By Alleen Brown
By Maggie LaMaack
By CP Staff
By Jesse Marx
By Jesse Marx
By Maggie LaMaack
By Jake Rossen
Burnett County, Wisconsin follows the crooked bends in the St. Croix river along its western border for 40 miles, and spreads out to the east in an alluvial fan of wildlife preserves, an ailing resort area around the northern cluster of lakes, a sprinkle of small towns, and family farms pocked with run-down outbuildings and machinery left long ago to rust in the back acres. Nailed to mailboxes and trees at the end of nearly every rural driveway are handpainted signs advertising quilts, Amway products, woodcrafts, feeder pigs for cheap--any combination of salable merchandise to supplement family incomes that have, since 1980, fallen drastically. According to the U.S. Department of Commerce, nearly 20 percent of the county's farm families now live at or below the poverty level. In this county of 13,000 residents, well over 1,000 properties have been listed on the delinquent tax register since 1990, including Paul Ekblad's farm, the Rainbow Cafe, and several other properties owned--and forfeited--by original Wild River members.
It's been a rough winter, judging from the abundance of roadkill deer along the pothole-ridden roads that lace together the county's scatter of incorporated settlements--towns with unlikely names like Siren, home to the new government center, and Luck, just past the county line, with its handful of roadhouse taverns and one of the few antique shops still in business after the boom promised by the tourism office in the mid-1970s quickly came and went. That elusive boom was to have been a kind of salvation here: Burnett County is among the most depressed in the state, with an agricultural economy dominated more and more by large-scale corporate operations and an unemployment rate hovering at just under 10 percent. Summer tourism, a handful of parts and plastics manufacturers, and the small reservation casino in Danbury account for most of the jobs in the area; many residents have taken to driving the nearly two-hour commute across the river and south to the Twin Cities for work.
A couple decades ago, when county officials geared up to remake Burnett in the image of Door County or the Dells--a second-home-in-the-woods destination for folks from Madison and Chicago and Minneapolis--their master plan was not unlike those drawn up in economy-boosting blueprints around other upper-Midwest counties. Voyager Village, the resort on which so many hopes were pinned, is in large part empty now. In the wake of the boom that never was, a hardscrabble mix of struggling dairy farms and rural trailers house the third- and fourth-generation heirs of acreages their families homesteaded a hundred years ago. Under the added burden of volatile farm markets and deep cuts in social support programs, Burnett County has accrued one of the highest rates of property seizure for delinquent taxes in the state.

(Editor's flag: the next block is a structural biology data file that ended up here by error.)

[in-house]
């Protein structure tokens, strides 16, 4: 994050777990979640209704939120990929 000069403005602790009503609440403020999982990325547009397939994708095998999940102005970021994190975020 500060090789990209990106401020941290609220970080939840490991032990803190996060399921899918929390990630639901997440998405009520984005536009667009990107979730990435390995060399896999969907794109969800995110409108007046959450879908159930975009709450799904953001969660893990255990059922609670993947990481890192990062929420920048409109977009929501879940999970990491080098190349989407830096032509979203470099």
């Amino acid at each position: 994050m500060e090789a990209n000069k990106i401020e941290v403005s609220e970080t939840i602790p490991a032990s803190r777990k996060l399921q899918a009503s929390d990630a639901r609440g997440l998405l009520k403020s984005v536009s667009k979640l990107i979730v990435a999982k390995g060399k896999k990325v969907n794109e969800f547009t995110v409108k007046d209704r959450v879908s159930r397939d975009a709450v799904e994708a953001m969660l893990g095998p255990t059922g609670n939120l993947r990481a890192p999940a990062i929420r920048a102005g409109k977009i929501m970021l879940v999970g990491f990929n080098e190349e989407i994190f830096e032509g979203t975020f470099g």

"We'll get to the issue of allodial landholdings and Paul Ekblad's case, OK. But let's deal first with the big territory." Mike McGrath has come from the back room with a stack of files and notes, and settled into his chair for my instruction session. The dialogue, as it unfolds, borders on the Socratic, with McGrath playing both roles--interrogator and respondent--as he chisels away at evasions to expose the "Comprehensive Bureaucratic Program." Start with taxes.
"What are taxes?" McGrath asks. "Who owes taxes? Where did the tax structure start? Who really is the IRS?" Answer: "Taxes were, and still are, a voluntary system first required during the time of war. Congress declared it, but only for the very rich. What they won't tell you at the IRS is this: Taxes are voluntary. That is our true heritage as free Americans."
"Why has this program of taxes been implemented on the populace?" Answer: "In 1933, Franklin D. Roosevelt declared emergency powers--it was called the Trading with the Enemy Act--and since that time the U.S. government has declared its citizens to be the enemy. Burnett County, right here, gave up its sovereignty with the Geneva Convention, and as a result is now beholden to the international bankers, OK. They're the ones, if you follow the money trail, running everything. What ends up, through a whole tangle of scam and bureaucracy, is that if you don't volunteer to pay taxes, they can come in and seize your property and put you in shackles. I guarantee if you do research, you'll find out that there's not one statute requiring you to pay property taxes on land you own free and clear, and not one mention in the Constitution."
"What happens to all the tax money?" Answer: "It is being deposited into a covert fund called Trust Number 63, held in the District of Columbia and in offshore accounts in Puerto Rico, which are the only places the fed has any true jurisdiction. The IRS and the BATF are one and the same. It charges a false debt on citizens, then moves in the SWAT troops to blast all the nonvolunteers. We saw it on Ruby Ridge. We saw it at Waco. We saw it in Oklahoma City, where, if you're paying attention, you'll notice that the BATF offices were empty that day. All employees had the day off, for no apparent reason. That whole program's been shut up and silenced. And we are seeing it in Montana and will in other places closer to home soon, very soon."